Posts Tagged ‘Marx’

Quote note (#149)

Welcome clarity:

It is now clear beyond all reasonable doubt that Hitler and his associates believed they were socialists, and that others, including democratic socialists, thought so too. The title of National Socialism was not hypocritical. […] Hitler’s discovery was that socialism could be national as well as international. There could be a national socialism. That is how he reportedly talked to his fellow Nazi Otto Wagener in the early 1930s. The socialism of the future would lie in “the community of the volk”, not in internationalism, he claimed, and his task was to “convert the German volk to socialism without simply killing off the old individualists”, meaning the entrepreneurial and managerial classes left from the age of liberalism. They should be used, not destroyed. The state could control, after all, without owning, guided by a single party, the economy could be planned and directed without dispossessing the propertied classes.

(They’re not on the Right, and they’re not our friends.)

February 15, 2015admin 60 Comments »
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Right on the Money (#2)

The most direct way to carry this discussion forwards is digression. That’s what the history of capitalism suggests, and much else does, besides.

To begin with uncontroversial basics, in a sophisticated financialized economy, debt and savings are complementary concepts, creditors match debtors, assets match liabilities. At a more basic level of economic activity and analysis, however, this symmetry break down. At the most fundamental level, saving is simply deferred consumption, which — even primordially — divides into two distinct forms.

When production is not immediately consumed, it can be hoarded, which is to say, conserved for future consumption. Stored food is the most obvious example. In principle, an economy of almost open-ended financial sophistication could be built upon this pillar alone. A grain surplus might be lent out for immediate consumption by another party, creating a creditor-debtor relation, and the opportunity for financial instruments to arise. Excess production, at one node in the social network, could be translated into a monetary hoard, or some type of ‘paper’ financial asset (producing a circulating liability). The patent anachronism involved in this abstract economic model, which combines primitive production with ‘advanced’ social relations (of an implicitly liberal type) is reason enough to suspend it at this point.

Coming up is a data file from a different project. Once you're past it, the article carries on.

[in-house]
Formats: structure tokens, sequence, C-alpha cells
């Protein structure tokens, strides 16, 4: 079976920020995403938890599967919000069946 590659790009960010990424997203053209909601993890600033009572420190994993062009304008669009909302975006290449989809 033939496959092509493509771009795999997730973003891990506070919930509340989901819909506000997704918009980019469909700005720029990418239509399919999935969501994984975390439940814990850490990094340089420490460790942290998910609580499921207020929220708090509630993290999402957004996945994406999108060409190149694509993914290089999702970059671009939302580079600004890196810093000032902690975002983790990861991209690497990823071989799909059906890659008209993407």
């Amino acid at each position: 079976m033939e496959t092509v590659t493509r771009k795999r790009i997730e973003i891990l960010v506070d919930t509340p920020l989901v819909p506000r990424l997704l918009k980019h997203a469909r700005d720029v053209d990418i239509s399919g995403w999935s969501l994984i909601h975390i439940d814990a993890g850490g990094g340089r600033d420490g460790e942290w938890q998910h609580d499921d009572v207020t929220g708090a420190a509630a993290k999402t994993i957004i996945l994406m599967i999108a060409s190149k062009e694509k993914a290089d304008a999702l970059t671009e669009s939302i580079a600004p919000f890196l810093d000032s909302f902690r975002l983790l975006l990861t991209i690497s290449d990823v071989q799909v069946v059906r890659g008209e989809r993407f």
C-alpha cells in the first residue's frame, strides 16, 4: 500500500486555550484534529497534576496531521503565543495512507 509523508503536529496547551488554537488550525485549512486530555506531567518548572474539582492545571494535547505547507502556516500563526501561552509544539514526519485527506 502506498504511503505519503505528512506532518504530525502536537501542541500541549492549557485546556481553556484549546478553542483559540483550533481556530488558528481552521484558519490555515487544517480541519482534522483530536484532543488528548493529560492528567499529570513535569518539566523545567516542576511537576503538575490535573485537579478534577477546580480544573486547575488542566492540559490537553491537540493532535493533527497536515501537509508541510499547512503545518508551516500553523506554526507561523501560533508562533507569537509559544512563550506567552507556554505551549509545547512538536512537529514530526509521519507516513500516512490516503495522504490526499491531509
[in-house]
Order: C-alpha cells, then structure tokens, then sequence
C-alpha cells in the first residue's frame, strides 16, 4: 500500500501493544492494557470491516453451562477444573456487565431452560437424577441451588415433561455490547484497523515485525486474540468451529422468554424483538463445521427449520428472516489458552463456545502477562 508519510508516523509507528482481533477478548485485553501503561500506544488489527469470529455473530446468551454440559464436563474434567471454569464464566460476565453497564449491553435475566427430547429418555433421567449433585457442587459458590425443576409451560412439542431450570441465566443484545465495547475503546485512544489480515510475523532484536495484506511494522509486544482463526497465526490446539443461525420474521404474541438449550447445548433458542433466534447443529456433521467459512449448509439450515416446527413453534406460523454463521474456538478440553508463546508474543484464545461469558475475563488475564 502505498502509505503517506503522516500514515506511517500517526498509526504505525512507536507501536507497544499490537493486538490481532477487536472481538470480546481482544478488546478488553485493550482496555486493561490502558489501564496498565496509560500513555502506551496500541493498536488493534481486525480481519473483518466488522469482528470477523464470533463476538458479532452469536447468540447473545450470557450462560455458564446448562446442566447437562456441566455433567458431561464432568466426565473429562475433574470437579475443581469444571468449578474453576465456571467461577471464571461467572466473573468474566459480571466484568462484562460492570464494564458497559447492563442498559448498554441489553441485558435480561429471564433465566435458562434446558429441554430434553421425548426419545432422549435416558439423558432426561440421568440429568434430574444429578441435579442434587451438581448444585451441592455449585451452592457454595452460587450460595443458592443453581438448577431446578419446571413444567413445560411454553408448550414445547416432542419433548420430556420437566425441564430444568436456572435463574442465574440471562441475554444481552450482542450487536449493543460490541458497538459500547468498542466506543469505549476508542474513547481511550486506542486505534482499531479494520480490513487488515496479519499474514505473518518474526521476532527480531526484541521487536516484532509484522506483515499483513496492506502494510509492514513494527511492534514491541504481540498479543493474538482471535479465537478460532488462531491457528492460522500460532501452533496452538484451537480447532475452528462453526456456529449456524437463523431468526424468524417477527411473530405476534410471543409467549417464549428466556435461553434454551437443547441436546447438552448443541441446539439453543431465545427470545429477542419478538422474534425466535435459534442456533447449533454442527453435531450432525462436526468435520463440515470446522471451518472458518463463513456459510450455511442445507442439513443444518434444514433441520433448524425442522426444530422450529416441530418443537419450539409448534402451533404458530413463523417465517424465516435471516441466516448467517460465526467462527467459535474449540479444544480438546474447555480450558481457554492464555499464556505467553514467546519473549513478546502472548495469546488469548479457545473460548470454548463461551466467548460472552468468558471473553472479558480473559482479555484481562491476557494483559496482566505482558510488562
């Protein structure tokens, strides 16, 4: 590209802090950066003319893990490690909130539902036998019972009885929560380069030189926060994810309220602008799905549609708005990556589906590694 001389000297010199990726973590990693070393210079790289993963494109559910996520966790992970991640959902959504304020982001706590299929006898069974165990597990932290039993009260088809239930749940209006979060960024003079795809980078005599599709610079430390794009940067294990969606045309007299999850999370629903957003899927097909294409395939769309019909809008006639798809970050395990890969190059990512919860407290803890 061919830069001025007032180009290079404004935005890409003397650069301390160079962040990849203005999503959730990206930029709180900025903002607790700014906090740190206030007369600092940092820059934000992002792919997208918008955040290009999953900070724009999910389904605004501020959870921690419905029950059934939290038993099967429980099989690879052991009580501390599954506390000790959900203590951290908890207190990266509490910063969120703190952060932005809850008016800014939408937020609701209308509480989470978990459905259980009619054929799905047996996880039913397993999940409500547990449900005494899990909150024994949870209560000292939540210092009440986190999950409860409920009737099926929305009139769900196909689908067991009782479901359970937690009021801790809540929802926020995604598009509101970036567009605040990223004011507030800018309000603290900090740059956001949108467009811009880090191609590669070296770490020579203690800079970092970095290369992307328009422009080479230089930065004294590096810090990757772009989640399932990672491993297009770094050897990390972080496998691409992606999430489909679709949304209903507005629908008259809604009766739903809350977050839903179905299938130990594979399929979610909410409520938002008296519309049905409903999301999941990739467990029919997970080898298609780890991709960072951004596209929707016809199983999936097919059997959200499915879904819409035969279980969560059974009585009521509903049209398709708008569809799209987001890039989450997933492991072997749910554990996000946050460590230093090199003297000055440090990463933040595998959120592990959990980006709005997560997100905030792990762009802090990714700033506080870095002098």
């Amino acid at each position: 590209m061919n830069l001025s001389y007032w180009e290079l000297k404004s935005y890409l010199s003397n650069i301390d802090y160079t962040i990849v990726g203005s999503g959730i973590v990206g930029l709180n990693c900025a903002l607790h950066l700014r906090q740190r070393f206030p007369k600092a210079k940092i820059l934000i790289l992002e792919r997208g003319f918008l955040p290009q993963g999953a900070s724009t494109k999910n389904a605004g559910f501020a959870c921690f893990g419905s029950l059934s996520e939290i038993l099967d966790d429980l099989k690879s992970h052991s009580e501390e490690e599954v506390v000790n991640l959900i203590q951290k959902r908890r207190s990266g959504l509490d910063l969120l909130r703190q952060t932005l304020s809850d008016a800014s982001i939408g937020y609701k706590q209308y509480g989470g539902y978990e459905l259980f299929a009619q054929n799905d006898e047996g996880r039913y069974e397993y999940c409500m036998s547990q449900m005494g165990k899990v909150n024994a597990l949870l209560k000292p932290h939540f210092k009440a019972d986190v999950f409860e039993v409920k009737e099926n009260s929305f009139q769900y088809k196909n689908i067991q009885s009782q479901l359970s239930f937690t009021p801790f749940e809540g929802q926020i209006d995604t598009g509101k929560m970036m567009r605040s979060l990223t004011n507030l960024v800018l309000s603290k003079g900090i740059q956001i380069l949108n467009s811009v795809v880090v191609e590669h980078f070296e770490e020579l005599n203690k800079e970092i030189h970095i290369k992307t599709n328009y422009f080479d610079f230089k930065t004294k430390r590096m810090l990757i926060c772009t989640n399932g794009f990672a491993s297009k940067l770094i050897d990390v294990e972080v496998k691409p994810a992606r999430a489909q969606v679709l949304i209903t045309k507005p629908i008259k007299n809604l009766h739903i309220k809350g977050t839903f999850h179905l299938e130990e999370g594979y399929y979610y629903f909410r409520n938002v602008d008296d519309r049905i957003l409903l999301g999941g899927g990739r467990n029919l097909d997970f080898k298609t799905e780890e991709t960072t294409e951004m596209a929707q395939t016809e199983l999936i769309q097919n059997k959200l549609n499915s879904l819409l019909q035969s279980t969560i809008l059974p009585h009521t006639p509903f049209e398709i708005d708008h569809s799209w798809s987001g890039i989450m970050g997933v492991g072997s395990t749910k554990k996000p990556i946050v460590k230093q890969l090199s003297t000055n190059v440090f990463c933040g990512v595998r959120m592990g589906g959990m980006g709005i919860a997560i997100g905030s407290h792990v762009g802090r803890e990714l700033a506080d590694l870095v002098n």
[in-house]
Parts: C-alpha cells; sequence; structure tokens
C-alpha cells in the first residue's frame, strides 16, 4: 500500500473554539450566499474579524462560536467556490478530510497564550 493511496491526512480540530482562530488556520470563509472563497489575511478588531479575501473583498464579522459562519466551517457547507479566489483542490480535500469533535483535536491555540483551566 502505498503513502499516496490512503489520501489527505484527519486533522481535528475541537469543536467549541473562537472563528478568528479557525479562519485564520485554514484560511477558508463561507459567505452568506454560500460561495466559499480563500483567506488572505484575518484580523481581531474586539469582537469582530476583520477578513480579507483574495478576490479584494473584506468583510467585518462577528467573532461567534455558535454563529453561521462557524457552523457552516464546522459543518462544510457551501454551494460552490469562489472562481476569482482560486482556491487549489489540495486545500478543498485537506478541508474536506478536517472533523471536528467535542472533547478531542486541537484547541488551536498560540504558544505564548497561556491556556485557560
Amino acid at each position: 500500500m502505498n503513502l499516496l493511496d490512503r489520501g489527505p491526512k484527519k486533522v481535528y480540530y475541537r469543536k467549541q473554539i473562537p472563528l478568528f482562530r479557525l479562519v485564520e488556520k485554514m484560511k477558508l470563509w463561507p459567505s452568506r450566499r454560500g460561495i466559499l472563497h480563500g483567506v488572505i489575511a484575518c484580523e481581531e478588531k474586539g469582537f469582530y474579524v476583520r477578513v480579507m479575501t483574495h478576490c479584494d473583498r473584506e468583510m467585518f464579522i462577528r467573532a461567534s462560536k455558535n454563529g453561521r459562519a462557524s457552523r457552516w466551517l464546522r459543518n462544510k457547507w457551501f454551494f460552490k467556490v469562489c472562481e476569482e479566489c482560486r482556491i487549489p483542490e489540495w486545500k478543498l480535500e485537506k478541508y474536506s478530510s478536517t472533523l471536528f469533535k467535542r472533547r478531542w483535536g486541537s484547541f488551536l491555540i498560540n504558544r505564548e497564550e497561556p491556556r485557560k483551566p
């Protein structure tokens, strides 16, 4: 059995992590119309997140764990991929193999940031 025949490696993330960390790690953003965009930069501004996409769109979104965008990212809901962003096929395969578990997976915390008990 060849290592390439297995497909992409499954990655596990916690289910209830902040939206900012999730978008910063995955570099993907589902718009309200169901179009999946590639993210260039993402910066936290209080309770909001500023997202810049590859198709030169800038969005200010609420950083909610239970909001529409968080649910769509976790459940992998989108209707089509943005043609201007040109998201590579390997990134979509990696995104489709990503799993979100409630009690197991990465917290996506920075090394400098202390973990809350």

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June 3, 2013admin 84 Comments »
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The Workers are Revolting

John Gray reviews Jonathan Sperber’s Karl Marx: A Nineteenth-Century Life, and discovers an unfamiliar ‘early Marx’ (who anticipates Augusto Pinochet):

Writing in the Rhineland News in 1842 in his very first piece after taking over as editor, Marx launched a sharp polemic against Germany’s leading newspaper, the Augsburg General News, for publishing articles advocating communism. He did not base his assault on any arguments about communism’s impracticality: it was the very idea that he attacked. Lamenting that “our once blossoming commercial cities are no longer flourishing,” he declared that the spread of Communist ideas would “defeat our intelligence, conquer our sentiments,” an insidious process with no obvious remedy. In contrast, any attempt to realize communism could easily be cut short by force of arms: “practical attempts [to introduce communism], even attempts en masse, can be answered with cannons.”

Perhaps even more disconcertingly, six months after writing the Communist Manifesto: “In a speech to the Cologne Democratic Society in August 1848, Marx rejected revolutionary dictatorship by a single class as ‘nonsense’ …”

And in a final spasm of sanity: “over twenty years later, at the outbreak of the Franco-Prussian War, Marx also dismissed any notion of a Paris Commune as ‘nonsense.’”

Just as soon as they find his journal entry dismissing the Labor Theory of Value as nonsense I’ll be returning to right-wing Marxism with a vengeance.

April 25, 2013admin 5 Comments »
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